The United Nations Climate Change Conference is an annual meeting place, where governmental authorities, politicians, industry representatives, research communities and non-governmental organization from 190 countries will gather together to negotiate ways they can reduce their greenhouse gas emissions.
“SINTEF has expertise and open research we want to share. During COP, we will present topics such as “CO2 DataShare”, which is an open portal that collects quality-assured data from CO2 storage projects. This is data that is useful and freely available to anyone who is interested in CO2 storage,” said Nils Røkke, Executive Vice President Sustainability in SINTEF.
This year’s conference, also known as “COP27”, will take place in Sharm El Sheikh in Egypt.
“SINTEF works with climate technology in collaboration with industry and academia around the world. The climate targets must be addressed across national borders, which is why SINTEF participating in this climate summit,” said CEO SINTEF Alexandra Bech Gjørv.
Sharing open research
The International Energy Agency (IEA), the International Renewable Energy Agency (IRENA), and representatives of the United Nations Framework Convention on Climate Change recently published the “Breakthrough Agenda” report. The report’s message is that closer international collaboration is crucial for achieving a successful energy transition on nature’s terms. The report emphasises greenhouse gas emission reductions in five sectors: power, road transport, steel, hydrogen and agriculture. These five sectors are responsible for 60 per cent of global greenhouse gas emissions.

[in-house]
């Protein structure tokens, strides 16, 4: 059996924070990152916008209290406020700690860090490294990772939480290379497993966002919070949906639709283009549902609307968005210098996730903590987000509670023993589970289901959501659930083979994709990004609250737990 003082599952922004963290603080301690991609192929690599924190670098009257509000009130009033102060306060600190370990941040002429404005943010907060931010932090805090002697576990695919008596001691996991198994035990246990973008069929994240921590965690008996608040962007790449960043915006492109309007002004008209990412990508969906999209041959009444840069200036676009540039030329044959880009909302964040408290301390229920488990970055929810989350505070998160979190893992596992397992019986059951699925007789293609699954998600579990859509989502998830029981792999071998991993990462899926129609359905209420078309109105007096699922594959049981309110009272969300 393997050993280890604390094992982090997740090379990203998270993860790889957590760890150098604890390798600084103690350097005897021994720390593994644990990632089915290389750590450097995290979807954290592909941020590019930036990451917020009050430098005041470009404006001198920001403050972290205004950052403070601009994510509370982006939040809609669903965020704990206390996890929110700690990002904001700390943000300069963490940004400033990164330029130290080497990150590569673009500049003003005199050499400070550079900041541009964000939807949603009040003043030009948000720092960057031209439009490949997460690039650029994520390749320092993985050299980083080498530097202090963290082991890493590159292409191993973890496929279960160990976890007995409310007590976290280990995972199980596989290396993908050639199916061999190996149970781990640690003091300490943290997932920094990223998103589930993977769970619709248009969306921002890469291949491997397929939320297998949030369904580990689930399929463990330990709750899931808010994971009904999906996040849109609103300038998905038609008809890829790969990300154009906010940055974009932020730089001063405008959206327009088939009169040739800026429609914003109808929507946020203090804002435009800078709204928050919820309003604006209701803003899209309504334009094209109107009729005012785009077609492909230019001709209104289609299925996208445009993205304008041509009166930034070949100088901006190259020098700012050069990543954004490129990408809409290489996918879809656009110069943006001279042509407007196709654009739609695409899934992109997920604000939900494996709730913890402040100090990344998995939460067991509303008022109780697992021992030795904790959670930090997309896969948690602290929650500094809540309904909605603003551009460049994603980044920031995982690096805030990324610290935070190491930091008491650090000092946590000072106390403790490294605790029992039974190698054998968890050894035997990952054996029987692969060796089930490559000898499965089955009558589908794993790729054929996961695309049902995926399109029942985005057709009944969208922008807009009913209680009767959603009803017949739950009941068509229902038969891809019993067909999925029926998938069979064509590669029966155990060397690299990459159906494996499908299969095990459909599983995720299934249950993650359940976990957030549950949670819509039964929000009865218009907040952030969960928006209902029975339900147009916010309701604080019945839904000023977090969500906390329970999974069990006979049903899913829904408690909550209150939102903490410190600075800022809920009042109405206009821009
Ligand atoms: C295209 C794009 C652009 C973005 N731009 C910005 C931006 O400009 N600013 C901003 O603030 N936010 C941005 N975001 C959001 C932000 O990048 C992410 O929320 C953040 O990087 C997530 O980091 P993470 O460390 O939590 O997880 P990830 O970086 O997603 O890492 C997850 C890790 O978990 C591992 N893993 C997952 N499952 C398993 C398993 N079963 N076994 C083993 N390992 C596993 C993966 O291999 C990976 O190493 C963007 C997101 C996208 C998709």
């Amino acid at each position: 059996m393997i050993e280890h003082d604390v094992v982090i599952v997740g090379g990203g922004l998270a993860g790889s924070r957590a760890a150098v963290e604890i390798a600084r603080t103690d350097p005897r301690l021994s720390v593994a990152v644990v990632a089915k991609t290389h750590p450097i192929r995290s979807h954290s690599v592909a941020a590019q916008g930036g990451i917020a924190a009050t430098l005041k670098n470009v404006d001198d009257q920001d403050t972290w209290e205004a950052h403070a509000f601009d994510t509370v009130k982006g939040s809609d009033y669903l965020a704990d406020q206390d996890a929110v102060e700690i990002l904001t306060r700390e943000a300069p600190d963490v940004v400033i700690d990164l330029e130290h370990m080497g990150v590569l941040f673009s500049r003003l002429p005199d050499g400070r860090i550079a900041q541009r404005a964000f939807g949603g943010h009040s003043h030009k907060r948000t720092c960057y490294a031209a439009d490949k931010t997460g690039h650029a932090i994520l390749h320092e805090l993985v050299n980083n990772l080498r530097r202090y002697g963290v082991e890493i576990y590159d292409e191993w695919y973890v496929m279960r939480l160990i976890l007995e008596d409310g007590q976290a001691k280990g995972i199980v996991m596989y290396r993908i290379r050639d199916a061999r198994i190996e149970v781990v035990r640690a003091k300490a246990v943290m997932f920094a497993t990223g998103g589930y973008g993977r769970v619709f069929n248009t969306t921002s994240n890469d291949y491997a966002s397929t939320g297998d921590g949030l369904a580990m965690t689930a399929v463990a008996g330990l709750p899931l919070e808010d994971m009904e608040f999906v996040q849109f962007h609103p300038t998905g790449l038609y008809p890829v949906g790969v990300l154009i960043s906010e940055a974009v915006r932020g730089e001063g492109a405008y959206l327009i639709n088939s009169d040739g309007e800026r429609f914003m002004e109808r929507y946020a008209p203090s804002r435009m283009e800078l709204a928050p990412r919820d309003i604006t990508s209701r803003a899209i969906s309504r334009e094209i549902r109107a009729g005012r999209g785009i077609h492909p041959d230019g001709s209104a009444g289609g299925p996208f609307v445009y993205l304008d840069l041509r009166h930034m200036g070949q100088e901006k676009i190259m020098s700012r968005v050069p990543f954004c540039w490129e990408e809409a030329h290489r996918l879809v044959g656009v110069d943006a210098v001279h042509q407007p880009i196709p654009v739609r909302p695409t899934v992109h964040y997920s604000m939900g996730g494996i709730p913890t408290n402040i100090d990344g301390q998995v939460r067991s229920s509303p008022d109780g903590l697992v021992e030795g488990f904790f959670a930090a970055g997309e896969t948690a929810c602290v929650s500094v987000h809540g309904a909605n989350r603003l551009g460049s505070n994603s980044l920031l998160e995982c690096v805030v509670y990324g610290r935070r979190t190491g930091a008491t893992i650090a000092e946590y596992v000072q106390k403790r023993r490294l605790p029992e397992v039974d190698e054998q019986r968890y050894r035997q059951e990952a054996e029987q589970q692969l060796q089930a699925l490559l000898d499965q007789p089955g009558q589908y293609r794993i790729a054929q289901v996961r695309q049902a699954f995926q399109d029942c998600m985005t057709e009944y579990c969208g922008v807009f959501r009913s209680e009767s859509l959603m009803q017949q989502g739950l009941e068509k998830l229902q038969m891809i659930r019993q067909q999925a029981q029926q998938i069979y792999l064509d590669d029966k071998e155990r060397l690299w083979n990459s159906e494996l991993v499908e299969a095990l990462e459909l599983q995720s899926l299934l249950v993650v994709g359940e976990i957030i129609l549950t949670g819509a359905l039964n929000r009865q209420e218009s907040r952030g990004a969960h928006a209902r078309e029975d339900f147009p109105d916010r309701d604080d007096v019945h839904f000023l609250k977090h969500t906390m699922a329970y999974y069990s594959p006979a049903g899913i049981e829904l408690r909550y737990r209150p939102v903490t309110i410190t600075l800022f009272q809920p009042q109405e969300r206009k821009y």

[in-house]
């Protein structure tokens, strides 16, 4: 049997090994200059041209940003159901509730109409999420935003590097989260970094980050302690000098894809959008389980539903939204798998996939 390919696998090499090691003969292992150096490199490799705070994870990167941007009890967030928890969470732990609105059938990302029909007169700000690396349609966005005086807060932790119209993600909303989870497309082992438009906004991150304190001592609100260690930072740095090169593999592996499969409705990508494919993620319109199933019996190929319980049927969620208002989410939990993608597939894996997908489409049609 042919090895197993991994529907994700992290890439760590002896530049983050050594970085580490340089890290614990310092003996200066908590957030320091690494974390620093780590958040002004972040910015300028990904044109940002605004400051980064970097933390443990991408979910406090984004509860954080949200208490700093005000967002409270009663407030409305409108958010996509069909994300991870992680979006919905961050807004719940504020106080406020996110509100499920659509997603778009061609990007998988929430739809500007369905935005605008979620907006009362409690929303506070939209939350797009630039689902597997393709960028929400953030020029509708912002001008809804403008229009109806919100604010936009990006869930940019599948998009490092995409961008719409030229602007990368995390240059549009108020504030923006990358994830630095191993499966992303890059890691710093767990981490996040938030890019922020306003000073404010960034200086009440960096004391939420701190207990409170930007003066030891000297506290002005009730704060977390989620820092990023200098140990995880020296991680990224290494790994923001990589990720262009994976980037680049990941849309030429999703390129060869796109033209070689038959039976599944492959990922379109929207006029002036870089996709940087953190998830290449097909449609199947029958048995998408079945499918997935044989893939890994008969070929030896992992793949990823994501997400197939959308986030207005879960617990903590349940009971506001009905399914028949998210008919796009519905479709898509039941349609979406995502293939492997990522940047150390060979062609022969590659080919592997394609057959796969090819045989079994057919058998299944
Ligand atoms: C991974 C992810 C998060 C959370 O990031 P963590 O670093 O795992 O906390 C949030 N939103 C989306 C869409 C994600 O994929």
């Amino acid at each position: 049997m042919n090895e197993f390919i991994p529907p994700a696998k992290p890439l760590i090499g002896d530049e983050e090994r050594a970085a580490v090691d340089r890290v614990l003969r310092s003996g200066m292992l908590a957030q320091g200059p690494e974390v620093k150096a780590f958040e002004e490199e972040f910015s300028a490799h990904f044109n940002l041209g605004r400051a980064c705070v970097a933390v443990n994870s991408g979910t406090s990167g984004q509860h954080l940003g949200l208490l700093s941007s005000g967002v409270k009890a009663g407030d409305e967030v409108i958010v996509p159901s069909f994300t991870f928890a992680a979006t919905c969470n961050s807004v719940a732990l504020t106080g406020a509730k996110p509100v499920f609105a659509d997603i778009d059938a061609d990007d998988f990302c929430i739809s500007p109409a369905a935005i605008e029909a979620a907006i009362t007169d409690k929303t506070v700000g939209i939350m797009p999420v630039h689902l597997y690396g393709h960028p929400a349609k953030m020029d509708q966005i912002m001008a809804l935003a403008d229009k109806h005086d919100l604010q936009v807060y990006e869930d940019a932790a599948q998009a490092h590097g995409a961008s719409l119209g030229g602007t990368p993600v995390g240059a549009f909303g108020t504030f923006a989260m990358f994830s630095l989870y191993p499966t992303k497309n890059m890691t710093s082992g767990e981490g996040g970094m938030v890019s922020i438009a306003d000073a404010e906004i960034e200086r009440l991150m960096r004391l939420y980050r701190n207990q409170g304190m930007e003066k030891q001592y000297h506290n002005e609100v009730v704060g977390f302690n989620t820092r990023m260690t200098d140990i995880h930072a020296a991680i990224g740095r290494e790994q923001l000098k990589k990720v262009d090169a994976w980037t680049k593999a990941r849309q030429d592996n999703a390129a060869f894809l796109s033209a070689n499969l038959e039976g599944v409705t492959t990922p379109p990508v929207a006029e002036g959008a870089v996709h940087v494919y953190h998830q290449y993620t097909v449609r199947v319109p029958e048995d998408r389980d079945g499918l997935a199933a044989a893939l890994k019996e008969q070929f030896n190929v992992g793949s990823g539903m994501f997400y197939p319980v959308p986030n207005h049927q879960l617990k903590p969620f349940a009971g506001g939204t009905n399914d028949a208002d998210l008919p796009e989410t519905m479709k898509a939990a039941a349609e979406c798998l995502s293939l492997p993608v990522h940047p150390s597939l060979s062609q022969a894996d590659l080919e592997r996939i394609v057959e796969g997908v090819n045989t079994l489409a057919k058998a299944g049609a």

“COP27 is an important meeting place for increased collaboration, which is vital for achieving our climate goals, which the Breakthrough Agenda indicates. The IEA warns that without collaboration, the transition to net-zero emissions will be delayed by many decades, and that isn’t an option,” said Røkke.
Energy system with low emissions in Europe and Africa
Senior Research Scientist at SINTEF, Ingeborg Graabak researches energy models that can contribute to phasing in more renewable resources in the energy system. She leads a larger EU project called OpenEntrance, which is developing a platform with both models and data for analysing how to achieve an energy system with extremely low emissions in Europe.
“We’re currently working to transfer the results of this collaboration project with a number of African countries, with the aim of developing knowledge in these countries on sustainable energy systems as well as providing them with open access to our research results,” said Graabak. SINTEF will host an open event on this topic during COP.
“I hope I get the opportunity to meet more potential collaboration partners,” said. Graabak.